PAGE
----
Stop the Minnis School Plan

As Representative Larry Galizio pointed out over the weekend, the Speaker's school funding plan "essentially mandates continued disinvestment in Oregon's schools."

Now, the AFL-CIO is jumping into the fray:

House Speaker Karen Minnis says that she wants "stable funding" for schools. Yet the plan she has put forth will lower dollars in the classroom for years to come.

School funding advocates, including AFT-Oregon, the Oregon Education Association and Stand for Children, have criticized the Minnis plan as inadequate to keep schools open on a full-time schedule without squeezing more children into already overcrowded classrooms.

A vote looks imminent this week. Take action over at the Oregon AFL-CIO website.

Comments

  • Daniel (unverified)
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    [off-topic comment removed. -editor.]

  • steve s (unverified)
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    Oh ya the AFL-CIO, champions of public education.

    yes on M28 yes on M30 yes on a sales tax yes on getting rid of M5 yes on getting rid of the kicker yes on getting rid of the double majority yes on getting rid of voter intitiatives yes on overturning M37 No on PERS reform

  • Rorovitz (unverified)
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    Steve,

    So years of advocacy for increased school funding is offset by opposition to the PERS changes? Being concerned about the well being of school employees is clearly in opposition to good education. What?

  • McBain (unverified)
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    Let's see, following Steve's logic the AFL-CIO should be for:

    Higher tax burdens on working people; Lower tax burdens on people who don't work for a living and collect dividends; Lower taxes on wealthy property owners; Less ability for local governments to fund schools, and more of that put onto the state; More fraudlent activity in signature gathering...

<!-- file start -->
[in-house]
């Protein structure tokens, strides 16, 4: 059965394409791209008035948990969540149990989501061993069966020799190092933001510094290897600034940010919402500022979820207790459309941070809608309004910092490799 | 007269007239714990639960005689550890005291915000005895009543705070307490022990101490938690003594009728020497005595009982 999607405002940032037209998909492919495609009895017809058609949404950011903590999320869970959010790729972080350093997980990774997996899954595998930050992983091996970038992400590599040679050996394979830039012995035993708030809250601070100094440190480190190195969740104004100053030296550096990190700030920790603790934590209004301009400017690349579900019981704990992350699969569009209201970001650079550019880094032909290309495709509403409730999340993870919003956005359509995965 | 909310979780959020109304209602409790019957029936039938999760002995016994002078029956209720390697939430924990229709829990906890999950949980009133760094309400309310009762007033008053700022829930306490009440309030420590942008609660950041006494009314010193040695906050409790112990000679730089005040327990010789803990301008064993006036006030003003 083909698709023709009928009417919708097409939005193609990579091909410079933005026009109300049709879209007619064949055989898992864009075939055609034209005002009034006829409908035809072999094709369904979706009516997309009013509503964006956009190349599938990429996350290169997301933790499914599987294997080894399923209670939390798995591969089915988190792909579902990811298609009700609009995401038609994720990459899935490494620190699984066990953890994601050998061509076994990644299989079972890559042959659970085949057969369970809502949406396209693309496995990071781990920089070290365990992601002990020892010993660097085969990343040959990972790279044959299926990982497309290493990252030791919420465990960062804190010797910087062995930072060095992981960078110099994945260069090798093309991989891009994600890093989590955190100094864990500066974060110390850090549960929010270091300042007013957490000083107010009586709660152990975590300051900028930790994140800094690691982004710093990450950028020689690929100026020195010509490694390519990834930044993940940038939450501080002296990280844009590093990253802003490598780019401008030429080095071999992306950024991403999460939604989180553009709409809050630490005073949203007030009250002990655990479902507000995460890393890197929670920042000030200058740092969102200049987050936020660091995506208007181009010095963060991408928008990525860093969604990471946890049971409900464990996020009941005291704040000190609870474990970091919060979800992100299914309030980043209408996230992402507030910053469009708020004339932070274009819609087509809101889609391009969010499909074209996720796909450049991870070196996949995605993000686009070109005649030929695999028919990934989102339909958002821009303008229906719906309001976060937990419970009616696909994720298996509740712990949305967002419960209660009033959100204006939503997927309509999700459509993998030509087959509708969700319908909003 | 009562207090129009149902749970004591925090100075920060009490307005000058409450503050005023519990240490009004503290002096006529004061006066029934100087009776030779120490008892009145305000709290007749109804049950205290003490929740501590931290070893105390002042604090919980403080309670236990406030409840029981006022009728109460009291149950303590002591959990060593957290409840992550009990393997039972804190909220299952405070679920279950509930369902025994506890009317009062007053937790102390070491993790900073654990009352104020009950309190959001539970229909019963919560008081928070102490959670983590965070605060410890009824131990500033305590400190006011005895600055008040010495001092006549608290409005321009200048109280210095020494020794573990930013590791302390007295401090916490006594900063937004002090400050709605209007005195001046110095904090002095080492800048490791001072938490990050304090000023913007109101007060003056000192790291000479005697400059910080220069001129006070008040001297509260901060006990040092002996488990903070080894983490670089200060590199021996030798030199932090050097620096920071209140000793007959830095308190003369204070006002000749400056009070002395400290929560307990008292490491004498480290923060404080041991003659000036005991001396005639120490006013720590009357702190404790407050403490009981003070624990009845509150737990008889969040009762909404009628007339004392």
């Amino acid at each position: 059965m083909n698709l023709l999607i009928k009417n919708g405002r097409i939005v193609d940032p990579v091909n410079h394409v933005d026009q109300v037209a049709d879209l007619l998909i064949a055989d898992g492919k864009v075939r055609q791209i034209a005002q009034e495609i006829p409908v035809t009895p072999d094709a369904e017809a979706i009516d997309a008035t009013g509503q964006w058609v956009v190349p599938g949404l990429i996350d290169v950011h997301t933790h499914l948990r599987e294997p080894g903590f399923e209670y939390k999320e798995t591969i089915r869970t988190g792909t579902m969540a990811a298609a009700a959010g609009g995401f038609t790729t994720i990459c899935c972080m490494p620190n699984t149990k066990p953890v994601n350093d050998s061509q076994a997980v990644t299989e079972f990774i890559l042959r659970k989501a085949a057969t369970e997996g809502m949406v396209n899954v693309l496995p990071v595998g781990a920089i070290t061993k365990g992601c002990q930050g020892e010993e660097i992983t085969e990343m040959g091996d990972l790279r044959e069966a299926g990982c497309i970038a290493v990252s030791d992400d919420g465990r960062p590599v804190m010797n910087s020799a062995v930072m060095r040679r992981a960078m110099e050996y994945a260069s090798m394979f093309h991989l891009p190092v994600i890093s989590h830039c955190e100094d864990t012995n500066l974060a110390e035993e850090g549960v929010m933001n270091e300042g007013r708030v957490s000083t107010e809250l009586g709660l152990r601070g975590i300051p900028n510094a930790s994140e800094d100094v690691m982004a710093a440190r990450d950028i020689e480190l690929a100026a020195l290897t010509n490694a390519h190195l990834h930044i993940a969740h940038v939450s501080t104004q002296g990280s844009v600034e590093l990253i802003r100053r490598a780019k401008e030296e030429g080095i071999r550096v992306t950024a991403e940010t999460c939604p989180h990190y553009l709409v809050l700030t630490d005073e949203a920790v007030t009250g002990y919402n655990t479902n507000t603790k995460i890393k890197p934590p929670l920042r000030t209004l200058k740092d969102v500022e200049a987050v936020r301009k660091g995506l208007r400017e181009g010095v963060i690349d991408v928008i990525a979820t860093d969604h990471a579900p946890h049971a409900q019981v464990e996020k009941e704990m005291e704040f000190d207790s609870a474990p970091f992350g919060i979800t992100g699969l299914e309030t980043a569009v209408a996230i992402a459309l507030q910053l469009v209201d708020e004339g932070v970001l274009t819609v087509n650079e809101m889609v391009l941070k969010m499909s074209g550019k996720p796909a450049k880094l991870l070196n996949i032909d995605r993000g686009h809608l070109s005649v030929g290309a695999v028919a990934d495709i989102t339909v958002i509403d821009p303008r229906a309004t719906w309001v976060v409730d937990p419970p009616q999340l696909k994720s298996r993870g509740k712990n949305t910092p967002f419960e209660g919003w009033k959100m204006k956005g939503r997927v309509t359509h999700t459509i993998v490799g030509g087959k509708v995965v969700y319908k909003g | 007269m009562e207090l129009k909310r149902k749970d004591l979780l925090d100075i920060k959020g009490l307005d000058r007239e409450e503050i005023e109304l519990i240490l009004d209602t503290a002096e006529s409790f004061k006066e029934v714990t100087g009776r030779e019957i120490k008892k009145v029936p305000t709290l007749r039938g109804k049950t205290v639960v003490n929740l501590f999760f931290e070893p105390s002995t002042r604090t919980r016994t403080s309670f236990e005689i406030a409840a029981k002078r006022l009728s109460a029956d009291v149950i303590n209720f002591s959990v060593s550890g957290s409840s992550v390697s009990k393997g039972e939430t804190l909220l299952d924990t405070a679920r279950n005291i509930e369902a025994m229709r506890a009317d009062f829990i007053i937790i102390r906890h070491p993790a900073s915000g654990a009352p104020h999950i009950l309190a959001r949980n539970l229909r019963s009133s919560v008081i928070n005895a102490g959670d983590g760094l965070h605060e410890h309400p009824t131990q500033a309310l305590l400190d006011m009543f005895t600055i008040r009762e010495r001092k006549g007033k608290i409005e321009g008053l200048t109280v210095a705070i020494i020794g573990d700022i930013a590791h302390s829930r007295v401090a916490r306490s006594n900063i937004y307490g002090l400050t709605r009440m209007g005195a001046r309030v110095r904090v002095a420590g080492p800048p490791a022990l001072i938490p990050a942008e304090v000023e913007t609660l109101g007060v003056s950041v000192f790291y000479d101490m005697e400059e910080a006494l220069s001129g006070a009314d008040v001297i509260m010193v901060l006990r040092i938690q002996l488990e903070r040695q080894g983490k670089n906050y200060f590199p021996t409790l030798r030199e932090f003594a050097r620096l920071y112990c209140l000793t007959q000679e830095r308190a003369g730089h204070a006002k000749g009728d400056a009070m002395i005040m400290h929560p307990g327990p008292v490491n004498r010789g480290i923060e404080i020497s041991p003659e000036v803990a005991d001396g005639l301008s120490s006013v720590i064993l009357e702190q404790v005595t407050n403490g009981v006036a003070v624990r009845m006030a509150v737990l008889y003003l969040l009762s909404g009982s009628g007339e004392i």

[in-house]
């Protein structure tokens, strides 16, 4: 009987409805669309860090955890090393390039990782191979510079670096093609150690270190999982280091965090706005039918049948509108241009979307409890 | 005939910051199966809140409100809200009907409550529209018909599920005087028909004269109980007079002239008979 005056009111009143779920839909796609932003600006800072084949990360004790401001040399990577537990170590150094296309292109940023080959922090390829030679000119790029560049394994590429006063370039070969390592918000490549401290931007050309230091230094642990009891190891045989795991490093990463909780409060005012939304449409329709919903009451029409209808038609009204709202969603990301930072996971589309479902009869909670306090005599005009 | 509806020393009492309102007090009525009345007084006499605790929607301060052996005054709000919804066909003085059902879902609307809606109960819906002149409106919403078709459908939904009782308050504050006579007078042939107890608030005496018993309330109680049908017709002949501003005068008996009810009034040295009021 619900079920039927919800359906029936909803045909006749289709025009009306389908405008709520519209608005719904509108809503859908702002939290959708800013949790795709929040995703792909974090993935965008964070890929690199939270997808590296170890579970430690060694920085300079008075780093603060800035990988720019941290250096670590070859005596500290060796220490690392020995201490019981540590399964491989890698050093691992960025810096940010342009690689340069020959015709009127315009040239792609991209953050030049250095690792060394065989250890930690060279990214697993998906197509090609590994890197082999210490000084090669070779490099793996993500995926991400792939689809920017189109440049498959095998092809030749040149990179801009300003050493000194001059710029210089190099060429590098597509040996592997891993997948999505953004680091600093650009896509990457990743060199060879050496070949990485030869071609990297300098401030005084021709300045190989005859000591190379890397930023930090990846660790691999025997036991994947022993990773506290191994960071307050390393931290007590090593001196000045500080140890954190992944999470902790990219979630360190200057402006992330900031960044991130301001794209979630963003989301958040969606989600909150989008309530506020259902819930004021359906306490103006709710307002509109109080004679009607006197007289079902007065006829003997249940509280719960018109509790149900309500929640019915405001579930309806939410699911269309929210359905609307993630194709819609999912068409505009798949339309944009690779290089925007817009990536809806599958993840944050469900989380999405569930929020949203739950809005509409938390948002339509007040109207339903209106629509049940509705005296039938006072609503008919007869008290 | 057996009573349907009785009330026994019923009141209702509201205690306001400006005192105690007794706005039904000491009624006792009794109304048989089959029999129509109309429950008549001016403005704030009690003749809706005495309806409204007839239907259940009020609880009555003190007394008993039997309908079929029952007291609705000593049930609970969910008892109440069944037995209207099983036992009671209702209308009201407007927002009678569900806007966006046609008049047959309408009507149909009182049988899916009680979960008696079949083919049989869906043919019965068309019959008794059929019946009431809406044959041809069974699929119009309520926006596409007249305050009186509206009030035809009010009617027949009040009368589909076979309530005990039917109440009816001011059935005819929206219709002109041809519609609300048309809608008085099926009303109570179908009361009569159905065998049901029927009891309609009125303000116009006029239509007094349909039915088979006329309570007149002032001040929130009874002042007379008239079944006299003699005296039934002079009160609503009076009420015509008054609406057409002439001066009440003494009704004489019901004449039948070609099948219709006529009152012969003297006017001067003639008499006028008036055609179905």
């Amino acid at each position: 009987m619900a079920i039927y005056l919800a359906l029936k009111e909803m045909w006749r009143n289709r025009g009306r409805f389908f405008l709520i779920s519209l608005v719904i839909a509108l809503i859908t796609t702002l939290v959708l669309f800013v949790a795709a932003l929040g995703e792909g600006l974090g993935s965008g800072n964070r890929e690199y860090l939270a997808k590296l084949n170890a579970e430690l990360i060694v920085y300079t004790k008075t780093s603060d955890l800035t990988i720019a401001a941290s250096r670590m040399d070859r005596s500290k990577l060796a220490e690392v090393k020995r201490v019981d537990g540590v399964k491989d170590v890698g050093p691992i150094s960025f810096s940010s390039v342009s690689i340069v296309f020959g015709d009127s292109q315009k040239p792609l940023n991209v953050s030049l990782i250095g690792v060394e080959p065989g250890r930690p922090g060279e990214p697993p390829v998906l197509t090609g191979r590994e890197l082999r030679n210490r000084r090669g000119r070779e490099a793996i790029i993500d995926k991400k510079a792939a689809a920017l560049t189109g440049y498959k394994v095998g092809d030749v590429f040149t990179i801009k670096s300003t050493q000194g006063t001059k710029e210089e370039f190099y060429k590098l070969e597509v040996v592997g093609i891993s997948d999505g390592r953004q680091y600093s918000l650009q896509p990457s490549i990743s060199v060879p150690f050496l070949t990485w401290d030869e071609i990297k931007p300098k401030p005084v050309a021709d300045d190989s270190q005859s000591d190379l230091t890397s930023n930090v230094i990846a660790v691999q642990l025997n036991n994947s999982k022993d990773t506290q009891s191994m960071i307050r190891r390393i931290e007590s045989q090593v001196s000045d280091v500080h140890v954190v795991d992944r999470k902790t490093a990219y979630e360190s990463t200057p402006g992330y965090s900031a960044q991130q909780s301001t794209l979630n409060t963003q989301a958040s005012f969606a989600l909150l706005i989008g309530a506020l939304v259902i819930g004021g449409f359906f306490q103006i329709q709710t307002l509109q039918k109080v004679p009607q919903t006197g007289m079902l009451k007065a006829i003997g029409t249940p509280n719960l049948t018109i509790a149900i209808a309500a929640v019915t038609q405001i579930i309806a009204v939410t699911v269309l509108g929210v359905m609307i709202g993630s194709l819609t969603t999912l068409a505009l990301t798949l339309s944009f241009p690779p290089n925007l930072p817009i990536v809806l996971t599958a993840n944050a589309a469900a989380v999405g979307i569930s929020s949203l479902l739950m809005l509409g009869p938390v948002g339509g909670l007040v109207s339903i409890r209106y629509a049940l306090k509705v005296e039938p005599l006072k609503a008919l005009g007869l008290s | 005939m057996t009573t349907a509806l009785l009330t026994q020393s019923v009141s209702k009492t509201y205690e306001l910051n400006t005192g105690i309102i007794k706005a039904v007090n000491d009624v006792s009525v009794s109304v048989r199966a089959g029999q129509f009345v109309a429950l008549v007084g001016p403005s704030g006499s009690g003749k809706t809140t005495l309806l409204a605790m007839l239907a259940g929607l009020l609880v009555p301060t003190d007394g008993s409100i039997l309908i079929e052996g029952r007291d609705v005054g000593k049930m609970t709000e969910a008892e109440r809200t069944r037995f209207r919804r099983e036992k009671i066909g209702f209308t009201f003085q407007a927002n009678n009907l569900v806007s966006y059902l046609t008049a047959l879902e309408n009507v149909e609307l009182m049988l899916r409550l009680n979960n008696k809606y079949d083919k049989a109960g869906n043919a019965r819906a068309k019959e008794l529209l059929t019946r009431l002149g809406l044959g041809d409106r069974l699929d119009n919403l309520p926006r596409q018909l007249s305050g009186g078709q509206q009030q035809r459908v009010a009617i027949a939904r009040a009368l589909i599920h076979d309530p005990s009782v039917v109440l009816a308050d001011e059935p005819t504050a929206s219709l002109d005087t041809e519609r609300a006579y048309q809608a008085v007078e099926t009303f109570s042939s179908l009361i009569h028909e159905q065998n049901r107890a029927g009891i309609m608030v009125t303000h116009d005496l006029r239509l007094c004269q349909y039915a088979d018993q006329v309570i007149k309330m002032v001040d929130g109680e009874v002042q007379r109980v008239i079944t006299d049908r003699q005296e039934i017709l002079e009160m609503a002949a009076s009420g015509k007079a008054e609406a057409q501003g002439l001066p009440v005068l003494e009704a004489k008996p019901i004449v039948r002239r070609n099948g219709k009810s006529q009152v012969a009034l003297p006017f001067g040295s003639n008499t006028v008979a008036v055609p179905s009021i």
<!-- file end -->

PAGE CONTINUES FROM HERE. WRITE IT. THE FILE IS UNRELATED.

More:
I would go on but, maybe Steve could explain how taking the opposite side of that would be good for workers? And, is there wholesale opposition to PERS changes, or just opposition to changes that would really hurt those who receive a pension?

    The "problem" with PERS is as much about the lack of commitment by some to pay there fair share as it is with the structure in the system.

  • David Wynde (unverified)
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    Three views on this topic in The O this morning:

    Minnis plan shows potential (Editorial) http://www.oregonlive.com/editorials/oregonian/index.ssf?/base/editorial/1119347737315010.xml&coll=7

    The Minnis plan: Two Views In Support: Portland School Board http://www.oregonlive.com/commentary/oregonian/index.ssf?/base/editorial/1119347720315011.xml&coll=7

    In Opposition: Stand for Children http://www.oregonlive.com/commentary/oregonian/index.ssf?/base/editorial/1119347720315011.xml&coll=7

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    David, Can you provide a ray of hope to those of us with children in PPS? I feel like we're floundering and are in serious danger of going underwater?

    I'm not asking for a policy statement, just some viewpoint from the inside.

    We've already lost three more families out of Sellwood Middle School to Vancouver, and Sellwood is about as good as it gets (but also with the income to move).

  • Ed Bickford (unverified)
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    Those editorials seem to boil down to: The Minnis plan is inadequate to even maintain current school-funding levels or stabilize their base, but it's all the stingy House R's will allow on the table so we should take it and be grateful!

    Pardon me, but if the Legislature can't do their job, we shouldn't accept their excuses. This is a poor excuse for effective legislation.

  • Jerry (unverified)
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    With all due respect to David Wynde and Ms Reagan, how does PPS cutting its own deal help to resolve the state's seemingly perennial budget shortfall? Is this the Portland Public School district's much bally-hooed leadership presenting itself again, as it did in the school closure debacle earlier this spring?